accurate time resolution in ucLinux - Embedded

This is a discussion on accurate time resolution in ucLinux - Embedded ; I am developing on Moxa ucLinux box (200+mhz arm9), and I need to execute either a process or pthread exactly once every 50ms +- 1ms. I can poll the RTC and get usec resolution times, but I see that when ...

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  1. accurate time resolution in ucLinux

    I am developing on Moxa ucLinux box (200+mhz arm9), and I need to
    execute either a process or pthread exactly once every 50ms +- 1ms.

    I can poll the RTC and get usec resolution times, but I see that when
    your timeslice is over, the scheduler does not get back to you until
    10ms later, so polling alone won't guarantee accuracy. This happens for
    blocking functions including usleep(). usleep(100) gives up a 10ms
    slice. I need a low-latency pre-emptive mechanism. Is there one?

    I was thinking of an interrupt routine, but there appear to be no hw
    timers I can access directly.


  2. Re: accurate time resolution in ucLinux

    tns1 wrote:
    > I am developing on Moxa ucLinux box (200+mhz arm9), and I need to
    > execute either a process or pthread exactly once every 50ms +- 1ms.
    >
    > I can poll the RTC and get usec resolution times, but I see that when
    > your timeslice is over, the scheduler does not get back to you until
    > 10ms later, so polling alone won't guarantee accuracy. This happens for
    > blocking functions including usleep(). usleep(100) gives up a 10ms
    > slice. I need a low-latency pre-emptive mechanism. Is there one?
    >
    > I was thinking of an interrupt routine, but there appear to be no hw
    > timers I can access directly.


    I'm not sure if it is available also in ucLinux. Maybe you could try it.

    Use a recent kernel with HRT (High Resolution Timer) support, add the RT
    Preempt patch to this kernel and you will get what you want with the simple
    POSIX function clock_nanosleep() for your purpose. With this kernel feature
    you don't need a interrupt routine any more, everything can happen in
    userspace (including hard realtime behaviour)

    Here an example (works reliably only on HRT + RT Preempt kernels!):

    /**
    * compile with:
    * gcc -lrt -o periodic periodic.c
    **/

    #include
    #include

    #define NSEC_PER_SEC 1000000000L

    static inline void timespec_add_ns(struct timespec *a, unsigned int ns)
    {
    ns += a->tv_nsec;
    while(ns >= NSEC_PER_SEC) {
    ns -= NSEC_PER_SEC;
    a->tv_sec++;
    }
    a->tv_nsec = ns;
    }

    static inline int timespec_compare(const struct timespec *lhs, const struct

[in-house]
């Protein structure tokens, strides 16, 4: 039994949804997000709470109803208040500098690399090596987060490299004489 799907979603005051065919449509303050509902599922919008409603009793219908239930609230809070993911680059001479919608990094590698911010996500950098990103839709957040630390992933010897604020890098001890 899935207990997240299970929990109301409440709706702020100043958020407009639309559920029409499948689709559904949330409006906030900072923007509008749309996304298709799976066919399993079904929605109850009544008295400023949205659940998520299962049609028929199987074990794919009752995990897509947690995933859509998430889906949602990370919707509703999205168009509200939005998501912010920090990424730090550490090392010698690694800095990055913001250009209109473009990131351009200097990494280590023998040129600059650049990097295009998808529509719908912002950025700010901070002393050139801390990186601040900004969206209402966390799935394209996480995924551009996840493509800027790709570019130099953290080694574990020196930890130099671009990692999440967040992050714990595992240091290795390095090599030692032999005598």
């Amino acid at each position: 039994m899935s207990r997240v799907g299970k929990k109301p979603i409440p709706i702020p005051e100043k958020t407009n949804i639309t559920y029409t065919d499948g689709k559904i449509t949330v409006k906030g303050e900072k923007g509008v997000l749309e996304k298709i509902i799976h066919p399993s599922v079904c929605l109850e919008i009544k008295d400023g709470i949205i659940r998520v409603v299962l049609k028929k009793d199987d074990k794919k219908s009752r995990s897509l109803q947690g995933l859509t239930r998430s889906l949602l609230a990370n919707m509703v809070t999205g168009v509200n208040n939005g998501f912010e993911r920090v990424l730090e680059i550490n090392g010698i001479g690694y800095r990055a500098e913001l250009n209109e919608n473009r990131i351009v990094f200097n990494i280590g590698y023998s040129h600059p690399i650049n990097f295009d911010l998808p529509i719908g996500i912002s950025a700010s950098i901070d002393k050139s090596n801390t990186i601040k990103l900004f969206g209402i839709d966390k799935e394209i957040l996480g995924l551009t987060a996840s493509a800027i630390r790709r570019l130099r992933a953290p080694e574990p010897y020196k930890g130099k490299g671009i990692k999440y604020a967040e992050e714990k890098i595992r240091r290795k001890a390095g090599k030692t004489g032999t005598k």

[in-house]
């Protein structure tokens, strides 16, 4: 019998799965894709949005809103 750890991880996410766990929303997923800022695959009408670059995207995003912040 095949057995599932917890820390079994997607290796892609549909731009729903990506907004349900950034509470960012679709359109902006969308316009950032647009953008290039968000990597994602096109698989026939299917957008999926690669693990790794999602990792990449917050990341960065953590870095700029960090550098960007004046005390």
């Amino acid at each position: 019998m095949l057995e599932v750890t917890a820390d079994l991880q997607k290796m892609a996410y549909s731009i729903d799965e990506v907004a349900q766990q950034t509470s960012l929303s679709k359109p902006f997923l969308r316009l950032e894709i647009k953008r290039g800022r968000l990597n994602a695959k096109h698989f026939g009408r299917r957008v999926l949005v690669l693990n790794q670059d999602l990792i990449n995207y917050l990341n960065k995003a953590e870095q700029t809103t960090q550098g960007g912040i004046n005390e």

timespec *rhs)
    {
    if (lhs->tv_sec < rhs->tv_sec)
    return -1;
    if (lhs->tv_sec > rhs->tv_sec)
    return 1;
    return lhs->tv_nsec - rhs->tv_nsec;
    }

    int main()
    {
    struct timespec time, now;
    unsigned int interval = 100000000;

    clock_gettime(CLOCK_MONOTONIC, &time);
    while (1)
    {
    clock_nanosleep(CLOCK_MONOTONIC, TIMER_ABSTIME, &time, 0);

    /**
    * Do the periodic work here.
    **/
    printf("Hello World\n");

    timespec_add_ns(&time, interval);

    /**
    * Drop cycles if we are too slow.
    * This is a failsave that might not be necessary or desired.
    **/
    clock_gettime(CLOCK_MONOTONIC, &now);
    if (timespec_compare(&time, &now) < 0)
    {
    time = now;
    timespec_add_ns(&time, interval);
    printf("Too Slow.\n");
    }
    }
    return 0;
    }

    Hope it helps
    JB

  3. Re: accurate time resolution in ucLinux

    tns1 wrote:
    > I need to
    > execute either a process or pthread exactly once every 50ms +- 1ms.
    >


    This is not possible. Linux is not a hard real time OS so there is not
    guarantee that you get a scheduling delay _much_ larger than 50 ms now
    and then which will result in no execution in one of your 50 ms
    intervals. There are several means to add hard realtime features t6o
    Linux (e.g. RTAI).

    -Michael


  4. Re: accurate time resolution in ucLinux

    tns1 wrote:
    > I am developing on Moxa ucLinux box (200+mhz arm9), and I need to
    > execute either a process or pthread exactly once every 50ms +- 1ms.
    >
    > I can poll the RTC and get usec resolution times, but I see that when
    > your timeslice is over, the scheduler does not get back to you until
    > 10ms later, so polling alone won't guarantee accuracy. This happens for